Thai Pinstriping

Swooping lines and elegant curves in the shape of wings and calligraphic script. Sharp-elbowed corners and pointed spikes like spider webs and blades. Sleek, clean line work painted in one stroke and crisscrossing patterns that make ornamental designs and anamorphic images. This is pinstripe art, the type of work instantly associated with lowrider and kustom cultures. But pinstriping is a singular art form in itself, one that artists frequently specialize in because of the patience and steadiness demanded by its particular form.

Kustom kulture went global years ago, and it’s got a presence here in Thailand as well. Pinstriping is a bit younger as a scene, and a man named Mr. Pinman is at the center of it. He’s one of the first five pinstripe artists in the country; is the founder of Pinstriping Society Thailand, which brings together 30 or 40 local artists as a community; and runs the Kustom Paint Thailand shop in Bangkok, where he imports all the tools you need for pinstriping.

If you dig this art, check out their first event this Sunday, June 4 at the Bang Sue building next to Chatuchak Weekend Market from noon until closing, where you can also meet the Indonesian pinstripers from Rolliemonkie Paint Club.

Pinstriping has roots in sign painting and was used on vehicles like horse carriages and bikes before cars were even commonplace. Its current identity is rooted in the California hot rod and custom culture that started in the 50s and 60s, with artists like Von Dutch and Ed Roth among some of its most famous ambassadors. The first artist to bring it to Thailand was Darrell Pinney of X-Calibur, a Chiang Mai-based and US-raised artist who was hired to paint some local businessmen’s Harleys 40 years ago and has been here ever since.

Pinman was always interested in both art and cars and motorcycles, but the two cultures were separate parts of his life until ten years ago when a friend of his who owns a chopper bought him a special brush and suggested he try pinstriping. Originally he was painting landscapes and portraits on canvases but instantly felt a kinship with pinstripe art and culture. Since he had a background in other types of art and there weren’t many other pinstripers here, he was able to paint his first motorcycle within a year of starting out. “I’m not really proud of that work though,” he laughs, noting that artists should study for years before customizing anyone’s vehicles.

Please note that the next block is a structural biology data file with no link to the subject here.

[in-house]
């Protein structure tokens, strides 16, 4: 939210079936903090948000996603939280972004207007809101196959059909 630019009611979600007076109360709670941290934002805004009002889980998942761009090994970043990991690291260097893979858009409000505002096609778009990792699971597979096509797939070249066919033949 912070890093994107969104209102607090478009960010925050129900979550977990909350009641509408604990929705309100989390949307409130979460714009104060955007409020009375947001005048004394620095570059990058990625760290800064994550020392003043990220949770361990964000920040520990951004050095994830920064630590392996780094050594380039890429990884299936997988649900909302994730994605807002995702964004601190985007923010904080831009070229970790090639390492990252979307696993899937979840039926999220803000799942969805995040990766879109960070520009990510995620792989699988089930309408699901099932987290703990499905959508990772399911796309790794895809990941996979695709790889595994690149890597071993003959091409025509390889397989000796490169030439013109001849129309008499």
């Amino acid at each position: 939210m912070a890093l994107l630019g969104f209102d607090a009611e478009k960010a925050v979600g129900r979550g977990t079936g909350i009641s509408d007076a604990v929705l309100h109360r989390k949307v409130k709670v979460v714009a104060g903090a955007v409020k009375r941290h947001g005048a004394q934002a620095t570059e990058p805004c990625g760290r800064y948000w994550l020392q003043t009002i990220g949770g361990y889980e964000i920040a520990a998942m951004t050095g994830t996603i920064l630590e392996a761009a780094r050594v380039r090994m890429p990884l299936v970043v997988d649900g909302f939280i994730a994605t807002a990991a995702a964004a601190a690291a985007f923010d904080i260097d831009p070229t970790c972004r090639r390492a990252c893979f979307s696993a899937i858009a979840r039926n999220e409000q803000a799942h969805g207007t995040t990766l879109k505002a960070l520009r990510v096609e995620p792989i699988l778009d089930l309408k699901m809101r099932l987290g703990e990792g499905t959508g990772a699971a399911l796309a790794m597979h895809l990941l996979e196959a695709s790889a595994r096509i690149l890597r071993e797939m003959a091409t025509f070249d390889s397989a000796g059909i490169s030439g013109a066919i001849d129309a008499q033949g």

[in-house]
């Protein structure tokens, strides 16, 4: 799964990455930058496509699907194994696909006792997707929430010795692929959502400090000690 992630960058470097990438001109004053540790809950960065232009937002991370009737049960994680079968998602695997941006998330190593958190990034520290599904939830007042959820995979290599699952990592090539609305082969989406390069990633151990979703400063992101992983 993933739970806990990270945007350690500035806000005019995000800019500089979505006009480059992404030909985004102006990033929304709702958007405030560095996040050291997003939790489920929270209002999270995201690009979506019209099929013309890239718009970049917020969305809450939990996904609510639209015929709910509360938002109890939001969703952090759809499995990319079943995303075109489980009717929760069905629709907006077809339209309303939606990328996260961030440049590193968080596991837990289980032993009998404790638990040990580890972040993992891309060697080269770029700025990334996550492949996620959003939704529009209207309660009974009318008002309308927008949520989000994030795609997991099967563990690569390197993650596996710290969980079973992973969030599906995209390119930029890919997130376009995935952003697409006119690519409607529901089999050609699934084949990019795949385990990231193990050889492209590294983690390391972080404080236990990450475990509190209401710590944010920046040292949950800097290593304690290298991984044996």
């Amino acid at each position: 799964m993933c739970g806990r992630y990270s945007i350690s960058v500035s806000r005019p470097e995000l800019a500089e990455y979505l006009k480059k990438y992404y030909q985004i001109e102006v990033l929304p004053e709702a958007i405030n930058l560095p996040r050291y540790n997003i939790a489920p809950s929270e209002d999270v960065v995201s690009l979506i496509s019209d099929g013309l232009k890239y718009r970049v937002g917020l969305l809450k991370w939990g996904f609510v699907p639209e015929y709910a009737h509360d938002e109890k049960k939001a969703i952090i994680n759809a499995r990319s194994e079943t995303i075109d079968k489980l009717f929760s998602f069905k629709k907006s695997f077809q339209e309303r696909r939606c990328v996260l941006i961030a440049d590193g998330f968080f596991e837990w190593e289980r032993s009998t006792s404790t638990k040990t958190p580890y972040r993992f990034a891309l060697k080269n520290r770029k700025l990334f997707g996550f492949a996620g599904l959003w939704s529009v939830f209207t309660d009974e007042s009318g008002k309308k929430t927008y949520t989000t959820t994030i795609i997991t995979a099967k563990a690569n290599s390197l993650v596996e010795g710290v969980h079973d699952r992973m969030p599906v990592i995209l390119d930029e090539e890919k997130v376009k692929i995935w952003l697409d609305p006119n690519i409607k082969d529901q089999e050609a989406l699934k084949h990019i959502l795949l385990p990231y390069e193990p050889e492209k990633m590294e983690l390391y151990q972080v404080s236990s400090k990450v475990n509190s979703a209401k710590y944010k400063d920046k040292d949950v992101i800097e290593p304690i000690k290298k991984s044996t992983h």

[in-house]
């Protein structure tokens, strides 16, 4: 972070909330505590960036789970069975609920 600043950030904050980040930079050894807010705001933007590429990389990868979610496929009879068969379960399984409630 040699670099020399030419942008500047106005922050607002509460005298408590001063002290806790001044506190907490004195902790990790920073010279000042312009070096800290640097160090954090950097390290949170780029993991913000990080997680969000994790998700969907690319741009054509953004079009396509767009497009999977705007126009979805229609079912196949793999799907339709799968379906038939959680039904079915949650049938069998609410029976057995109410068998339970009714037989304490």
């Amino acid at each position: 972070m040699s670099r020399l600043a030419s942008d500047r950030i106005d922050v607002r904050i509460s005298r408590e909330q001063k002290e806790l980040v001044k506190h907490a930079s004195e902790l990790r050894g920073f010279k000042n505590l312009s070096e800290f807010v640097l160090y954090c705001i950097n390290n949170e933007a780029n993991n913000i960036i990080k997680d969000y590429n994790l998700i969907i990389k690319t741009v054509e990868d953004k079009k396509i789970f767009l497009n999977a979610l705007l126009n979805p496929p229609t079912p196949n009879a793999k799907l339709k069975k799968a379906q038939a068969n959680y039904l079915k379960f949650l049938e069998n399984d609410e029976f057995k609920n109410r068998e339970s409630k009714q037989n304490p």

“Painting takes a lot of patience and practice. It took me six or seven years until I had good lines,” Pinman says. “I still need to practice a lot. Curves come naturally, but for long, straight lines I need to keep doing them regularly to avoid getting rusty.” He says that when he works on a job, he visualizes in his head what he wants to paint on the surface, uses a water pencil to make a couple of simple dots that will guide him, and then gets busy. “I make mistakes all the time, but I just make them work, make them beautiful. Just make another line and keep going.” If a mistake is bad enough it needs erasing, it’s quickly wiped it off with a tissue and alcohol while the paint is still wet. He uses enamel paint with a reducer that’s made specifically for pinstriping.

About four years ago he created the Thai pinstriping group, which is also called Dek Sen—short for “line boy”—to expand the culture in his home country. “It’s a very niche group right now, but I want art students to know about it,” he explains. “I want students know there’s another type of art out there. And you can earn money from this type of art.” He says he earns over 12,000 baht a day with five to ten major clients per month. One time a drunk guy even paid him to do pinstripes on his beer belly. There are only about five or ten full time pinstriping artists in Thailand at the moment, and the others do it part time because they’re not at the skill level to transition entirely. “Being a full time artist in Thailand is really hard generally!”